Client: University Hospitals
Location: Cleveland, OH, United States
Completion date: 2014
“What Lies Behind the Façade” is a 52 x 52 inch digital print on canvas (edition number 2 of 3) that resides at the entrance to the Cystic Fibrosis Center at University Hospitals Rainbow Babies and Children’s Hospital in Cleveland.
The entrance to the clinic had an alcove with a water fountain. It was, simply put, drab and depressingly unappealing. The goal was to make this space special, as patients, family, friends, doctors, nurses and supporting staff entered into the center where the serious business of caring for children with Cystic Fibrosis are treated. Children with Cystic Fibrosis can spend upwards of 200 days a year at the center to treat lung infections. This means daily visits by family and friends and by beautifying this space would set a tone of positive healing energy. What’s remarkable about all of this is the story behind it as you continue to read below.
The artwork was a donation as part of a larger gift through the Make-A-Wish Foundation. Zoe, a teenage patient, who had been treated at the center since she was a baby, made a wish for the center to be renovated to enhance her fellow patient’s lives while being treated there. She expressed her ideas for the renovation to the design team and would become an active member in the design of the renovation. She envisioned a colorful engaging artwork to be located at the entrance to the center to greet patients, their families and visitors. I was approached by Tom Huck, Art Curator at University Hospitals, to supply images of my artwork that he wanted to include along with other artworks by other artists for a presentation he would make for Zoe to make the selection. Her mother told me at the ribbon cutting ceremony, that during the presentation, when she saw the artwork titled “What Lies Behind The Façade”, she was immediately drawn to its vibrancy and energy, deciding that would be the artwork. When she heard of my story behind the art, “It was the icing on the cake” Zoe’s mother said.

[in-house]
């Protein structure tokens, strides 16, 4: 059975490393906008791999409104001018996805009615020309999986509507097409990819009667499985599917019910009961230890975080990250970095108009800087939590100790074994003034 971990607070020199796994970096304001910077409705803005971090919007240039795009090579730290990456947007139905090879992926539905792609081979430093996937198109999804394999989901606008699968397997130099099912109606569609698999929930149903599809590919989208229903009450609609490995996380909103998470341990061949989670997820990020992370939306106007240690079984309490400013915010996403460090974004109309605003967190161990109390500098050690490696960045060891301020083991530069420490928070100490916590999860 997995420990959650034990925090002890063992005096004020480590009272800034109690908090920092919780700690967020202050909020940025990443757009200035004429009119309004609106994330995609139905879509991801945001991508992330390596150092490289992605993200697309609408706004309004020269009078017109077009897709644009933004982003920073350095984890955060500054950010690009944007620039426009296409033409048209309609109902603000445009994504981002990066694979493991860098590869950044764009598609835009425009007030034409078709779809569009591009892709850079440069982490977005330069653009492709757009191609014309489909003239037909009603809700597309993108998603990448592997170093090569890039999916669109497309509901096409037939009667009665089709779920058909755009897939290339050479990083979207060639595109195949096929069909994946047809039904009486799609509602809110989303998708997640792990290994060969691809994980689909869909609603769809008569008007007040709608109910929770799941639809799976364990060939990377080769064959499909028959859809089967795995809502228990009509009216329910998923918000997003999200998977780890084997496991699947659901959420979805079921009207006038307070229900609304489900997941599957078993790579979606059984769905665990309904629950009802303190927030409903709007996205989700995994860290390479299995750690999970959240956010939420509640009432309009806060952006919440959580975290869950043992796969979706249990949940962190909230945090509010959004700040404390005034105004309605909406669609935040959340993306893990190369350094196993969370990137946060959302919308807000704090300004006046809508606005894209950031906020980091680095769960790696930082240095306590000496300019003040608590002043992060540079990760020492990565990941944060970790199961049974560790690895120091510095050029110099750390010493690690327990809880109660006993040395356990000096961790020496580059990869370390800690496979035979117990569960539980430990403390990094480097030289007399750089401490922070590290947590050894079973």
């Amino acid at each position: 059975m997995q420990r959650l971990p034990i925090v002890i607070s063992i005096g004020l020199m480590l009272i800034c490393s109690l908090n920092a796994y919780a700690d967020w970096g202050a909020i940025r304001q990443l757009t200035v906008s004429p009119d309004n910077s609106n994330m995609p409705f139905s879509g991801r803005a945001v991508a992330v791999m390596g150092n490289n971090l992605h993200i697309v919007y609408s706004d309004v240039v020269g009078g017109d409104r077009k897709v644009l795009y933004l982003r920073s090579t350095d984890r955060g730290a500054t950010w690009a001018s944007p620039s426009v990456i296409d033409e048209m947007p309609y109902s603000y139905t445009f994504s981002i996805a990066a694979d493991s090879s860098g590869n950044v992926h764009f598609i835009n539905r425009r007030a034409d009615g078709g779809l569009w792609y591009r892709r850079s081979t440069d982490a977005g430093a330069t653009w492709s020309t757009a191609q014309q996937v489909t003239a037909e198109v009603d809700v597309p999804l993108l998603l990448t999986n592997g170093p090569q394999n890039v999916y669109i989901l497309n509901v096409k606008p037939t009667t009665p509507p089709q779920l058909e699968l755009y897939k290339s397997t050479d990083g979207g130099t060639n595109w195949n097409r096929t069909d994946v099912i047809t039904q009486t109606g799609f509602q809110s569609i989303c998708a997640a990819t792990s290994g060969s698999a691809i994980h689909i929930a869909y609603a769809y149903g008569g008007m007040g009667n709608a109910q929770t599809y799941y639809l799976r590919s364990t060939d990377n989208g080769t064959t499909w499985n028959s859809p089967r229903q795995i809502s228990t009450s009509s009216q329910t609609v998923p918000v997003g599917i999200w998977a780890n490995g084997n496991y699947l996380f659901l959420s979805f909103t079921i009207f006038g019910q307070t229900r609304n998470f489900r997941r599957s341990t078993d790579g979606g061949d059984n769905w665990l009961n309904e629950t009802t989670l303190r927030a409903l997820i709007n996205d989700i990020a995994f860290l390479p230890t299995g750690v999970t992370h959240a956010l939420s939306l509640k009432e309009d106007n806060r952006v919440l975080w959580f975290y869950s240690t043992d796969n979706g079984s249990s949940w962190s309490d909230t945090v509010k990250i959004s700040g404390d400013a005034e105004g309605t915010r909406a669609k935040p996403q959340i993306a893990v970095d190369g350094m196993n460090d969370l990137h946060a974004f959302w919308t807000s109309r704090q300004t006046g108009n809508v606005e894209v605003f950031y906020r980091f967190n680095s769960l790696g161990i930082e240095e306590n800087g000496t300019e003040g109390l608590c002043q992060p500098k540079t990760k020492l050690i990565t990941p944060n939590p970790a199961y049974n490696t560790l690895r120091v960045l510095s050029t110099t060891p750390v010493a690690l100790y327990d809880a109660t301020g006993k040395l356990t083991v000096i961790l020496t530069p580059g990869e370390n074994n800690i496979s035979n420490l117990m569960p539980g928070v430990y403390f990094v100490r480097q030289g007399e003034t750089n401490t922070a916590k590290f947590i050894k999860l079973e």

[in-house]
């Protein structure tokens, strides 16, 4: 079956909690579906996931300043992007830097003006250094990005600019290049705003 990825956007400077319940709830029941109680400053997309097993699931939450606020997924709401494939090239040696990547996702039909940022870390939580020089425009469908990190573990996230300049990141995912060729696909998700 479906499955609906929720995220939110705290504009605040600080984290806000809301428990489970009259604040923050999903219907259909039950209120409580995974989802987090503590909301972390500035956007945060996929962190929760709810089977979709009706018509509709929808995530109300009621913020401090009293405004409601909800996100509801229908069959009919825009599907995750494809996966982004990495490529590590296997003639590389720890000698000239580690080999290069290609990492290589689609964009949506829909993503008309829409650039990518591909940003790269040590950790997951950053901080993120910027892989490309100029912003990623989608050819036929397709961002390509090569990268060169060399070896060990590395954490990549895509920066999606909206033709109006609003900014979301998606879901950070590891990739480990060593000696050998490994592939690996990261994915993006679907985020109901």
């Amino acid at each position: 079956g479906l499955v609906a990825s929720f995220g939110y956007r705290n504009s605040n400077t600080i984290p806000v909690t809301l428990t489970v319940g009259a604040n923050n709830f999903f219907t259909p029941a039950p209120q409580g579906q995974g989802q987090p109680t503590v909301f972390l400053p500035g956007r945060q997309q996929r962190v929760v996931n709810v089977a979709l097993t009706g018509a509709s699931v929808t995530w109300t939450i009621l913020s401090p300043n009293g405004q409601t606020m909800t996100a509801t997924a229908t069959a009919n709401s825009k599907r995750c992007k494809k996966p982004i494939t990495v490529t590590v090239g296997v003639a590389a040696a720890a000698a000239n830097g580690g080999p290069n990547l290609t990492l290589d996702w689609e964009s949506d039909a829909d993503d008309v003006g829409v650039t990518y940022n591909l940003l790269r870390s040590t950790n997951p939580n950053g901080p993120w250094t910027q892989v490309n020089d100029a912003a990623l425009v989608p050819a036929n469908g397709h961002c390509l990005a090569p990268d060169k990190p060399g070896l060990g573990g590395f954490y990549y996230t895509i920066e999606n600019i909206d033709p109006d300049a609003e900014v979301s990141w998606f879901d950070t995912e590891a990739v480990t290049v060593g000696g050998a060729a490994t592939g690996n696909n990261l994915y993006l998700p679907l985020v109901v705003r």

In the work ‘What Lies Behind The Facade’, rectilinear fragmented shapes of color obscures a pattern of circles. The gaps left over between the shapes remove more of the circles, further obscuring the whole of them. This construct is a metaphor. The gaps reflect that the disabled are often looked at as not whole and what is seen, is the disability and not the person. But we know that we are just as whole as anyone and when anyone gets to know us, through our strength and perseverance, they will see all of us with all the colors filled in.